Growing power of courts via a ‘declaration of inconsistency’
The significance of the Supreme Court’s decision may be seen in light of New Zealand’s constitutional arrangements. Like its former colonial ruler, the United Kingdom, but unlike most former British colonies, New Zealand does not have a written constitution. This means there is no single document outlining the institutions of government and the extent and limits on their power. There is no ‘supreme’ law that can override the decisions of the elected Parliament. Instead, New Zealand’s constitution is to be found in multiple sources. Underlying these constitutional arrangements are the related principles of parliamentary sovereignty and Parliament’s direct accountability to the people.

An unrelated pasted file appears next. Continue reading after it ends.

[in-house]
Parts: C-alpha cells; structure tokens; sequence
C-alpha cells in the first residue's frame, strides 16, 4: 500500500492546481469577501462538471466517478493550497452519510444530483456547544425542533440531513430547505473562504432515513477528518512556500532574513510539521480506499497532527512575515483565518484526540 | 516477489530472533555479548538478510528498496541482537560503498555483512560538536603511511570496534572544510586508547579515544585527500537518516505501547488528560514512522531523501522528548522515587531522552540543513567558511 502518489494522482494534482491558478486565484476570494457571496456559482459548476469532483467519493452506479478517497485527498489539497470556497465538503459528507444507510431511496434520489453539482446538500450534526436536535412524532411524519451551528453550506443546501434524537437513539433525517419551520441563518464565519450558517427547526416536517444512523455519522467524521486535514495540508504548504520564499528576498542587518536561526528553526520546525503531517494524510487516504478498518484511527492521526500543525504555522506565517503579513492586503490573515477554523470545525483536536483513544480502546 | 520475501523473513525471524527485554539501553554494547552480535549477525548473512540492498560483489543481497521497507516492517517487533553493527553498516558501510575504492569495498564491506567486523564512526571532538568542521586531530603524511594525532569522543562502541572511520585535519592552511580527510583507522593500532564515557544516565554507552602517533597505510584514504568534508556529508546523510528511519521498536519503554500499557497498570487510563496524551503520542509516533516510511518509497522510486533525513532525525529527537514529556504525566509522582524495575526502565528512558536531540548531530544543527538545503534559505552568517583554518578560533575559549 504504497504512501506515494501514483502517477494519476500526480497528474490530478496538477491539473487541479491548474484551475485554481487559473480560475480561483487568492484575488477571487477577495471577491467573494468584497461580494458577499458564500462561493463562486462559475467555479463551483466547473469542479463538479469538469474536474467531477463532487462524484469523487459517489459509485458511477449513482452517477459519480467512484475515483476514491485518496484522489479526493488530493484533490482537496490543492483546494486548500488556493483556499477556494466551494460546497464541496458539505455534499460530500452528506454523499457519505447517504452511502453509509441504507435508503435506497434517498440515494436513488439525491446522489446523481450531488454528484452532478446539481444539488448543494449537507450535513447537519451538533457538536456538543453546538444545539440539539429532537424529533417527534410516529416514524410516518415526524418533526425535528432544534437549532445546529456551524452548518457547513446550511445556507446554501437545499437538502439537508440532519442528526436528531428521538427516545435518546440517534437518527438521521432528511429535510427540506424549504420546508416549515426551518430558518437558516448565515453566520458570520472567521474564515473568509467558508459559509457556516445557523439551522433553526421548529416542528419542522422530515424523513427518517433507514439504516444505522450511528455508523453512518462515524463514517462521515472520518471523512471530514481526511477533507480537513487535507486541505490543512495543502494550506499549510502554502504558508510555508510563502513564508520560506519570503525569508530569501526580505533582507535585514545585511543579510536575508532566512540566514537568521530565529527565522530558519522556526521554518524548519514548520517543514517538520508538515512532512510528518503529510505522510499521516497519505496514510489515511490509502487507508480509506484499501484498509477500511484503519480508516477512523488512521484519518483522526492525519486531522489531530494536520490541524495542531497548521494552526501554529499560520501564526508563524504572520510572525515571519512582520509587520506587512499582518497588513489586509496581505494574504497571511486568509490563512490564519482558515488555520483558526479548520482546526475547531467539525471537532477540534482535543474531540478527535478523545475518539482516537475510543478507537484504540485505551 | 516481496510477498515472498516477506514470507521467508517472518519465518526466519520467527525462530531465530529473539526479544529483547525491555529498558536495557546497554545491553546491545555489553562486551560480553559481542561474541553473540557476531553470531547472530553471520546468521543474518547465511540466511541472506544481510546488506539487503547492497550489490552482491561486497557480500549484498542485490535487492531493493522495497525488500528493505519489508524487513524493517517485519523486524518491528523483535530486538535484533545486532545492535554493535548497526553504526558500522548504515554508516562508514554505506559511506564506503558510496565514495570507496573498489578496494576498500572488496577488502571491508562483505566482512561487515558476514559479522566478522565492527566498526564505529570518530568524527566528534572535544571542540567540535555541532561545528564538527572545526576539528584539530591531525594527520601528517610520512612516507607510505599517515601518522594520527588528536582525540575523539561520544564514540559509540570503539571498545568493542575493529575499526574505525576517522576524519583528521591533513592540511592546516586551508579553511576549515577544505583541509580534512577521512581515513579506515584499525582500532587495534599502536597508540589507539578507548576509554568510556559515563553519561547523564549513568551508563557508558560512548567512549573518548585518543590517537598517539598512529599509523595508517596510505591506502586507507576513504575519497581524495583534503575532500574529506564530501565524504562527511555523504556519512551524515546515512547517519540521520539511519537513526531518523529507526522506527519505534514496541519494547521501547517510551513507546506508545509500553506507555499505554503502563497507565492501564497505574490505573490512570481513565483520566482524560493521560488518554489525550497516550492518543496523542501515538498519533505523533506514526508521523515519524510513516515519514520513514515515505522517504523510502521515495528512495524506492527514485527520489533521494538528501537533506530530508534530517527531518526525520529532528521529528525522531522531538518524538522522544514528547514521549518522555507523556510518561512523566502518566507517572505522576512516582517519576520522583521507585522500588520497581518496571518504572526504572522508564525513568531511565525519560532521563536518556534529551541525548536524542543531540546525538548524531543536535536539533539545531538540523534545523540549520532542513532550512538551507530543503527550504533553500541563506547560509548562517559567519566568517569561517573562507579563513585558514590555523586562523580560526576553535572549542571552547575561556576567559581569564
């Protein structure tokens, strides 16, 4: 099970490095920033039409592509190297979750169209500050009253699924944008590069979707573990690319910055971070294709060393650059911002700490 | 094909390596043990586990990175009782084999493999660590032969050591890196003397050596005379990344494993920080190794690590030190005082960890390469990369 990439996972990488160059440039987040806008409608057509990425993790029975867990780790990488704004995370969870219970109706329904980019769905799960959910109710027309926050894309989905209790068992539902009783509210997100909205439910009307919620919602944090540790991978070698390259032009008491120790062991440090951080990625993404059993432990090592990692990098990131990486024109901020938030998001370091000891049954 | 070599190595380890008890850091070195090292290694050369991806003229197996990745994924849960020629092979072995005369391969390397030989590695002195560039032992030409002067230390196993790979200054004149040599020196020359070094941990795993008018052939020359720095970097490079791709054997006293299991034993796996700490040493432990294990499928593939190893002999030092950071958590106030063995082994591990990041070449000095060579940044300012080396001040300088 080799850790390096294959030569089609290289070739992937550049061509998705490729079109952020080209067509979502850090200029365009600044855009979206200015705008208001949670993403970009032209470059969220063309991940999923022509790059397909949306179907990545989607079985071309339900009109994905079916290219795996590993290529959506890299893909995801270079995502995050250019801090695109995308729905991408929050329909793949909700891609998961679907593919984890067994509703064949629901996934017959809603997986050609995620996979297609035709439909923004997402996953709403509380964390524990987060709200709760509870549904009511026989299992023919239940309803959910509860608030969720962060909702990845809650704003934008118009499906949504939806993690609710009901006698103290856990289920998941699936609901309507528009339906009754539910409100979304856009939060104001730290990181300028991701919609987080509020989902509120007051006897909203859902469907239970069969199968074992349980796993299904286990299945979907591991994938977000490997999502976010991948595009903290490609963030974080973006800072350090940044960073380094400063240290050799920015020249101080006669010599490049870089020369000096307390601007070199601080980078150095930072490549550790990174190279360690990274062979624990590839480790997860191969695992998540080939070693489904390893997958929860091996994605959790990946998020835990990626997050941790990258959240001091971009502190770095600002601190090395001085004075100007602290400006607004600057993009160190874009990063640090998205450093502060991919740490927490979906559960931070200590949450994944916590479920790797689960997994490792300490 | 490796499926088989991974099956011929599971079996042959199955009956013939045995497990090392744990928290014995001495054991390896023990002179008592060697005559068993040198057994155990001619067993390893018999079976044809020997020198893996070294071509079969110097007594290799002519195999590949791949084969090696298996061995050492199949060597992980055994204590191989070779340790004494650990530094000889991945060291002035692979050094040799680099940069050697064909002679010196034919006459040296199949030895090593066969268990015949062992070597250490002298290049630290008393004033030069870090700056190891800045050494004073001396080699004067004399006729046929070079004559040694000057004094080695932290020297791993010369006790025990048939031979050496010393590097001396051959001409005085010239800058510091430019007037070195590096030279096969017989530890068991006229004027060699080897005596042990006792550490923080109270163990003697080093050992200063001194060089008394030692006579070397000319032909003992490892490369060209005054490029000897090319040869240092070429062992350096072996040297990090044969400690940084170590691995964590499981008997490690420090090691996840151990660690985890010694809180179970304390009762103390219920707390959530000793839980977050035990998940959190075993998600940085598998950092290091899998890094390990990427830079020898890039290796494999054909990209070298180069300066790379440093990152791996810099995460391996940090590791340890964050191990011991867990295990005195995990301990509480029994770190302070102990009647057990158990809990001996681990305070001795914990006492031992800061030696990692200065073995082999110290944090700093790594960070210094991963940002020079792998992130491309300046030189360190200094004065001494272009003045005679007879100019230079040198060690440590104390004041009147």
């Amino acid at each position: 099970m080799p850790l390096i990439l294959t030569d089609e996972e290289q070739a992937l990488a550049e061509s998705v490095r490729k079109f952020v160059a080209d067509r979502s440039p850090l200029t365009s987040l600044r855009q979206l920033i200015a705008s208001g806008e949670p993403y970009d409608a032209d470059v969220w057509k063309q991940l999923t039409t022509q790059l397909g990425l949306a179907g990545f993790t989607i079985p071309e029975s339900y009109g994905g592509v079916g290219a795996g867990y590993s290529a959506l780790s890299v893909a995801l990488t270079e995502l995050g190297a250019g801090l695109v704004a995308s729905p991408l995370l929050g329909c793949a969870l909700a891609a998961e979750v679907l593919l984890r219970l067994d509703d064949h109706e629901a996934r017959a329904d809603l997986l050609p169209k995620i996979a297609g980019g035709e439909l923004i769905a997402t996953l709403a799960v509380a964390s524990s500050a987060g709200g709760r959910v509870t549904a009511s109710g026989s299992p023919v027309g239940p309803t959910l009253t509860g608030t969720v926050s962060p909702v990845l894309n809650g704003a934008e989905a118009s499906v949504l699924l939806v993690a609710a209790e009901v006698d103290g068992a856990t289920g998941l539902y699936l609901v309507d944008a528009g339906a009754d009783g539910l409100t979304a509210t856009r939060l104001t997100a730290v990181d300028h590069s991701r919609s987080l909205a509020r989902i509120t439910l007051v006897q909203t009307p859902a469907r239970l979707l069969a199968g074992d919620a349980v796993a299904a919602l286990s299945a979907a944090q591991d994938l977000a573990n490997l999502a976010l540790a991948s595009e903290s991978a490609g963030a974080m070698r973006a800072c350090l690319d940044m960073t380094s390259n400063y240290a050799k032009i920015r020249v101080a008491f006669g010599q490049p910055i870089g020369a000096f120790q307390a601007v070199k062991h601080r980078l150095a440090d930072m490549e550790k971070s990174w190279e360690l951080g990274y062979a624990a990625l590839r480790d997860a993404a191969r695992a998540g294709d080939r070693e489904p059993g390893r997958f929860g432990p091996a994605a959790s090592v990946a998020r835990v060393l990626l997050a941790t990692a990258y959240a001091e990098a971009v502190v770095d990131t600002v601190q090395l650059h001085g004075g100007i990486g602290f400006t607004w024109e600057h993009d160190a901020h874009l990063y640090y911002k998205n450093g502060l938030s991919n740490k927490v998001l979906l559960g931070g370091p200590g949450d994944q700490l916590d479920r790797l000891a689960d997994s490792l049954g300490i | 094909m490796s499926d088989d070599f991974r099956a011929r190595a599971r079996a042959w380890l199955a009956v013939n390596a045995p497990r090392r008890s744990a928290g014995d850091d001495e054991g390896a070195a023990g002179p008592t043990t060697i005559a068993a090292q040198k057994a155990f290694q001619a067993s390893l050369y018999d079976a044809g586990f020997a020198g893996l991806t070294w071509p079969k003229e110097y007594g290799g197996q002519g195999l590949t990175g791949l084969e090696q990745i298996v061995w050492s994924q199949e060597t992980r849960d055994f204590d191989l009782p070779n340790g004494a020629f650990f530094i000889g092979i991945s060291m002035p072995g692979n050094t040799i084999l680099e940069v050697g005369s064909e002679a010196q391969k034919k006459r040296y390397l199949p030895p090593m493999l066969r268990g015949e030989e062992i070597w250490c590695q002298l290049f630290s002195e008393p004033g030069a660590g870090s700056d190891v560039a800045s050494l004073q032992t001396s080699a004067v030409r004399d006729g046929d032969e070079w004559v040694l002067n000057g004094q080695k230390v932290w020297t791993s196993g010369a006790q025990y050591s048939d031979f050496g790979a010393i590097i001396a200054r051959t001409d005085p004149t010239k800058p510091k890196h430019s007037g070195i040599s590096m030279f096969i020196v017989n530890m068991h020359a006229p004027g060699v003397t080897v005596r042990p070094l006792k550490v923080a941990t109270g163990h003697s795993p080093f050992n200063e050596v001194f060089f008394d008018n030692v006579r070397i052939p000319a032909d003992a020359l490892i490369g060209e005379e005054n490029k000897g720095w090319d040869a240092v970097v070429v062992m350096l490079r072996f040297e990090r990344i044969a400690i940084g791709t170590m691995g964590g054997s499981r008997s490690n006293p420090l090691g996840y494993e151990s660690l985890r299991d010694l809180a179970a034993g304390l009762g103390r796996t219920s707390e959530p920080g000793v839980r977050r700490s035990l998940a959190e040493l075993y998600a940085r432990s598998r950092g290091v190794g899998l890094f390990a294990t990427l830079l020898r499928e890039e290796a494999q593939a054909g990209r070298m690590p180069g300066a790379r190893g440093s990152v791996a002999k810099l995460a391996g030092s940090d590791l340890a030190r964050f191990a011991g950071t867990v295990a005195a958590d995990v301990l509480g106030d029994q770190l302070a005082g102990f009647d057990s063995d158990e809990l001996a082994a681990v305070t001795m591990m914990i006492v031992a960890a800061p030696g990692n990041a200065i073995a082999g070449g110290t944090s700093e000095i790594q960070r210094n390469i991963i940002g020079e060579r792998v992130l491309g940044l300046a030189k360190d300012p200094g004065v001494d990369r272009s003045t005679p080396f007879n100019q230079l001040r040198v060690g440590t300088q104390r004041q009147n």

In 1985, former Minister for Justice Geoffery Palmer argued that New Zealand’s constitution contained too few protections of its citizens’ civil and political rights. In his view, New Zealand needed a Bill of Rights that acted as supreme law, giving courts the ability to declare invalid any legislation that would erode citizens’ rights. Palmer was unable, however, to convince either the public or the Parliament that this partial transfer of power from an elected Parliament to an appointed judiciary was necessary or desirable. Consequently, the NZBORA was passed as an ordinary statute, able to be amended or even abolished by a Parliament that wanted to do so. Parliament was also free to pass legislation inconsistent with the NZBORA, though the Act did contain a requirement that the Attorney-General must let Parliament know if any piece of legislation before the House might undermine the rights protected by the NZBORA. Additionally, in 1993, the Human Rights Review Tribunal was empowered to declare an Act inconsistent with the NZBORA’s Section 19 prohibition on discrimination. It had, however, been unclear for decades whether judges could issue a formal statement that legislation is inconsistent with human rights, and until 2015 no court had ever done so.